The second of the district court's opinions was written in response to the State's request for more specific findings. The court explained the premise of its earlier decision as follows:
The trial court denied defense counsel's timely filed motion to withdraw without adequately exploring the view of the witness Fedorchuk as to being questioned by the counsel who had earlier represented him. The prejudicial effect of this "dual" representation manifested itself in defense counsel's brief and far from exhaustive cross-examination of the key prosecution witness.
This overlooks the fact that on the day just before the state trial was to begin, the court held a hearing on the motion to withdraw and was told by both the defense attorney and the prosecuting attorney that Fedorchuk had no objection to Killkelley representing Theodore. While it might have been more prudent to elicit either a written statement from Fedorchuk or an in-court statement from him prior to trial, we believe that, under these circumstances, the trial court's inquiry was adequate. Attorneys are officers of the court and a judge has the right, in most circumstances, to rely on their representations to him.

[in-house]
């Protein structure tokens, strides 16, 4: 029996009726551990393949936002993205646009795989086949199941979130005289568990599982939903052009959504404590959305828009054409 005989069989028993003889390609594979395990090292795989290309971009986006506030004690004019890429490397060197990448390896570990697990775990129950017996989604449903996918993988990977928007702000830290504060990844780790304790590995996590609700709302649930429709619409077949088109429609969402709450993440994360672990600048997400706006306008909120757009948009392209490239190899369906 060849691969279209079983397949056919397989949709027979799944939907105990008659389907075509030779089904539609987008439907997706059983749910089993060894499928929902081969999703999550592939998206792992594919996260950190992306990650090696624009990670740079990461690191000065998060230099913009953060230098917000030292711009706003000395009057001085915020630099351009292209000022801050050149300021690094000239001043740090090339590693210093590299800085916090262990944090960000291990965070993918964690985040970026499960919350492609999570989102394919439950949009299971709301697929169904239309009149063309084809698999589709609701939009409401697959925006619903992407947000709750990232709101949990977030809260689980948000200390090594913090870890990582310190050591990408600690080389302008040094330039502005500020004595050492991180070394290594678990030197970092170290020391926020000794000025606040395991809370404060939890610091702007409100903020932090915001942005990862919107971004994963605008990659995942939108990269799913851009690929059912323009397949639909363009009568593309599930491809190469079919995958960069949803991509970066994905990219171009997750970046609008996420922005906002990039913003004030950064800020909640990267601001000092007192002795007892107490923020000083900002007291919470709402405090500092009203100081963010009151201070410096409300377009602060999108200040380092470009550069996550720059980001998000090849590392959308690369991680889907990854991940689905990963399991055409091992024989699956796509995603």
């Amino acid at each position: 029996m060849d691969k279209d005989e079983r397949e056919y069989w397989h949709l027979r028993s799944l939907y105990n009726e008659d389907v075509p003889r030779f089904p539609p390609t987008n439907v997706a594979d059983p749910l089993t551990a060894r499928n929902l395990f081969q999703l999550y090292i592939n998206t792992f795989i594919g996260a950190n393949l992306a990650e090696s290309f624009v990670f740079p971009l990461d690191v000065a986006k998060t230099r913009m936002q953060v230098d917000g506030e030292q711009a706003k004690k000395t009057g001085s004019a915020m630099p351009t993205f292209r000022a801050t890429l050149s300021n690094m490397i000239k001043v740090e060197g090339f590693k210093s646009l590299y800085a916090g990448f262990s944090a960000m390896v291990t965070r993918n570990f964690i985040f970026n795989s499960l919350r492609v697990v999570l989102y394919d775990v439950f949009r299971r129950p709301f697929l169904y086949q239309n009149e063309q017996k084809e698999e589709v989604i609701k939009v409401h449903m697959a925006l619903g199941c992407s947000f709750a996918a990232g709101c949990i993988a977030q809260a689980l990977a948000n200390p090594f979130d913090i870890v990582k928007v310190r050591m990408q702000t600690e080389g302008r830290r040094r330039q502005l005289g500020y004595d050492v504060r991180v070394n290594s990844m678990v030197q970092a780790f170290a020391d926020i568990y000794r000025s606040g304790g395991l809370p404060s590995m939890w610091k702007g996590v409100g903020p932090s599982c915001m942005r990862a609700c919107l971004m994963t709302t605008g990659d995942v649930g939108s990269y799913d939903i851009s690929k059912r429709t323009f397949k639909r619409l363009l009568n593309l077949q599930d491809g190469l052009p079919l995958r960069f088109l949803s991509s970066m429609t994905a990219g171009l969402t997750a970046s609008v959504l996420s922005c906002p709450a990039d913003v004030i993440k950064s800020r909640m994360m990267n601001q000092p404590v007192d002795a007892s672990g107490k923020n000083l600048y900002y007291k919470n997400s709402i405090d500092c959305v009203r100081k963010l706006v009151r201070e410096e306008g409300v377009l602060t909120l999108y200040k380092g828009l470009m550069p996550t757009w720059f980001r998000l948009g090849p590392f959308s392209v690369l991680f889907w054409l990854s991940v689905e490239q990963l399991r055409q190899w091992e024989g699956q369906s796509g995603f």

We also disagree with the district court's appraisal of Killkelley's cross-examination of Fedorchuk as "far from exhaustive." It is not the reviewing court's task to impose its view of what it believes would have been the most effective trial strategy and it is well recognized that, oftentimes, little or no cross-examination is the best tactic. In this case, the prosecution had already introduced the fact that Fedorchuk had been convicted for arson, so perhaps Killkelley decided that extensive questioning about Fedorchuk's criminal past would have little effect. Killkelley did obtain a concession from Fedorchuk that he had pleaded guilty to the arson charge, a clarification of his earlier direct testimony that he had been convicted. Killkelley also drew from Fedorchuk the fact that he had been introduced to Theodore by Fedorchuk's probation officer.